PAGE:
Oct 30, 2021 - News
Dozens of local contests will reshape Colorado communities
A voter puts a ballot into a drop box in Colorado.
Meredith Berna put the ballot into the drop box at Evergreen Library in 2020. Photo: Hyoung Chang/The Denver Post via Getty Images

The future of communities across Colorado will be shaped by more than 125 local ballot measures this year.

Why it matters: Colorado's population pressures are felt most acutely at the local level, where communities must decide how to manage resources and infrastructure as more people move in.

By the numbers: Voters in roughly 40 cities statewide are considering tax measures to fund future growth and development, CBS4 reports.

  • Nearly a dozen — including Denver, Boulder and many mountain towns — are weighing housing issues, from limits on how many people can share a home to raising fees on short-term rentals.

Details: From tax increases for schools and police to parks and streets, money dominates local ballots this year.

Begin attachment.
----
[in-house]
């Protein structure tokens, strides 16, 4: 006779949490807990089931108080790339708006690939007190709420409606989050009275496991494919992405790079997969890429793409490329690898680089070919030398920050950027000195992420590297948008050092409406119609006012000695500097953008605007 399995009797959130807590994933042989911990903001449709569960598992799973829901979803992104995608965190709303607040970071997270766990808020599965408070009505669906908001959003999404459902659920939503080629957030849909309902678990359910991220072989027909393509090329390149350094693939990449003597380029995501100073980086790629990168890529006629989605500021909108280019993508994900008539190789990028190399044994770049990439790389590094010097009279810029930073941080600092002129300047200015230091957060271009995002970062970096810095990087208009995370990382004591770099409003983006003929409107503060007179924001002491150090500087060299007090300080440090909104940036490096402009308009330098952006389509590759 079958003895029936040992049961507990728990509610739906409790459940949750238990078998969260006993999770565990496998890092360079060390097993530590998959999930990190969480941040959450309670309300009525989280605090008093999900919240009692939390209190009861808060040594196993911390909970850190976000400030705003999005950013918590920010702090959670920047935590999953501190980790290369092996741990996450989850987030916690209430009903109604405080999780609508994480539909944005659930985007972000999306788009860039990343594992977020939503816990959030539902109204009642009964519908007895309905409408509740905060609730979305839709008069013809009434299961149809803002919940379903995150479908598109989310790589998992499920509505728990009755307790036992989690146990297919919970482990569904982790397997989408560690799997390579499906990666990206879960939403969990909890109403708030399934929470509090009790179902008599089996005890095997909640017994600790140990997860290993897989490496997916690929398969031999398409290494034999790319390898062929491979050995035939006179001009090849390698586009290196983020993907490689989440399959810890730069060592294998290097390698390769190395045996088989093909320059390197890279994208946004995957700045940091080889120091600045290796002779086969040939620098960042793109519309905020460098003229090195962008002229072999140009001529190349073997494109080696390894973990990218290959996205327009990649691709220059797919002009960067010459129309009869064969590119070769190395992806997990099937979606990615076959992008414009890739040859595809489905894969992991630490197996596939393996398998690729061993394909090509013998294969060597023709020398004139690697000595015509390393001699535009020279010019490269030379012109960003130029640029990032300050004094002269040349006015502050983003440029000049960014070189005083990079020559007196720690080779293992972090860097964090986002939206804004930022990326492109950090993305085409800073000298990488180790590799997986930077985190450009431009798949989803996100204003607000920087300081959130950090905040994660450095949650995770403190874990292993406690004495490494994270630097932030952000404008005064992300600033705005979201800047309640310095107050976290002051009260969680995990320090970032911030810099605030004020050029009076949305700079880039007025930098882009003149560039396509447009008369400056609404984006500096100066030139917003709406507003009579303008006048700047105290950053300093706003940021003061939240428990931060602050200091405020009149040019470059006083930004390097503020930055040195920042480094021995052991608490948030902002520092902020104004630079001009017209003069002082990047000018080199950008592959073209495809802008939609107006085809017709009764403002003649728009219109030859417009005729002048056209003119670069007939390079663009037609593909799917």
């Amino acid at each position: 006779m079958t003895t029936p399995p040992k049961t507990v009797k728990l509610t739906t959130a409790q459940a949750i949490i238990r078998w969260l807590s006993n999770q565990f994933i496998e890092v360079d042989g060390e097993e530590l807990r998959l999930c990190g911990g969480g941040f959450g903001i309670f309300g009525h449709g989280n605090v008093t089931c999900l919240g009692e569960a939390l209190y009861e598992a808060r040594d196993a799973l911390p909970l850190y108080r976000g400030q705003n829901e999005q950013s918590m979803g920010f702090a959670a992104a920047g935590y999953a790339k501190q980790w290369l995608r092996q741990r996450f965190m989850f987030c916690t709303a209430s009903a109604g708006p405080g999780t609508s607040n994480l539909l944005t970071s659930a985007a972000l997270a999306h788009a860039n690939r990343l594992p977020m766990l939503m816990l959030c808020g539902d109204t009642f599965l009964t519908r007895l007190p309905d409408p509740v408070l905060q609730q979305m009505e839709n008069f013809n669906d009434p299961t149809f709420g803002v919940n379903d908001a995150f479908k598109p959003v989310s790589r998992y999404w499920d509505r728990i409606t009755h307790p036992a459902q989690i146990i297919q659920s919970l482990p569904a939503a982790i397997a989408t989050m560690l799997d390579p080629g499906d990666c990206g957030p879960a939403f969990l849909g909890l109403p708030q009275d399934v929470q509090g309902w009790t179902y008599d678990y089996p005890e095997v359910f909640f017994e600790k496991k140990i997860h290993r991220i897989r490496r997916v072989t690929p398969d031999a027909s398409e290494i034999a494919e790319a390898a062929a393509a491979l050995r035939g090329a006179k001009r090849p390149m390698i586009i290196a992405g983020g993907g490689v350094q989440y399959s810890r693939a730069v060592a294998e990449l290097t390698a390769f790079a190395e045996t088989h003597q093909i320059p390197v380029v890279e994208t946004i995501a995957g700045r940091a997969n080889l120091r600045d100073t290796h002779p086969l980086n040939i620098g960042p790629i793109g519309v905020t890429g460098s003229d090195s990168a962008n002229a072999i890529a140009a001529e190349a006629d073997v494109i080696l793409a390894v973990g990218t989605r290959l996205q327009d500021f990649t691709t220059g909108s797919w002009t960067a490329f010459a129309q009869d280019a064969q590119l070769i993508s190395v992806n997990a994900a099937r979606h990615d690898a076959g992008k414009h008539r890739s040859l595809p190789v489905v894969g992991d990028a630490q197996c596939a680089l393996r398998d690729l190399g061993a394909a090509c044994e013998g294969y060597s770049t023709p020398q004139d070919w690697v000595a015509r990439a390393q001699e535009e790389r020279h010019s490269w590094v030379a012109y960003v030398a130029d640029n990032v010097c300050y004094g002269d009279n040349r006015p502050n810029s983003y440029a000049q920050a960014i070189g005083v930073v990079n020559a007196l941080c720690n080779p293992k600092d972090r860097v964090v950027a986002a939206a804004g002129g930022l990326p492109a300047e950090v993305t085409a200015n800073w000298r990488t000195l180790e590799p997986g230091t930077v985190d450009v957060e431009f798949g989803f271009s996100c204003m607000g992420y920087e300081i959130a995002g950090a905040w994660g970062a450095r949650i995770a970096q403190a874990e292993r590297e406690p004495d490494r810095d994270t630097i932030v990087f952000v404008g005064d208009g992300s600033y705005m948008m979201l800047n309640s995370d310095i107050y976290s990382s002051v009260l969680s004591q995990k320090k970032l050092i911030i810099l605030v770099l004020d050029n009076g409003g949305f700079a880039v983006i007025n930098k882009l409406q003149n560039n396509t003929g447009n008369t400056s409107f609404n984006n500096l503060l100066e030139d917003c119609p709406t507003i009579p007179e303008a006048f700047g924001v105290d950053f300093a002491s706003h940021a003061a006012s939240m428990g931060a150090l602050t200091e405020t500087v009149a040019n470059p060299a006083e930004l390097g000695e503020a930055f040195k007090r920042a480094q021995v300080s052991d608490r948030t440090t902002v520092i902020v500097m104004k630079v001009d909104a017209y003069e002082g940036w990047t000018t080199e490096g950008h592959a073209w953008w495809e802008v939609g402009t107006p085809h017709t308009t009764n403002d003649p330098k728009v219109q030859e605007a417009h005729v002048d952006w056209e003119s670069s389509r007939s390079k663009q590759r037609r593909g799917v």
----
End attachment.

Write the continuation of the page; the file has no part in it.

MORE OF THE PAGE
• Castle Rock and Colorado Springs are posing sales tax questions for open space and trails.
  • Lone Tree is asking for a tax hike to fund city services, and Littleton wants to raise taxes for capital improvement projects.

When it comes to the future of housing, Boulder voters will consider a measure to increase the number of people allowed to live in a home together — while Denver will weigh whether to lower its group living cap.

  • Avon, Leadville, Ouray and Telluride will vote on taxes and extra fees on short-term rentals, many of which would fund community housing initiatives.

Of note: At least one city — Broomfield — will select what the future of municipal elections looks like, when voters decide whether to enact ranked-choice voting for mayor and city council elections.

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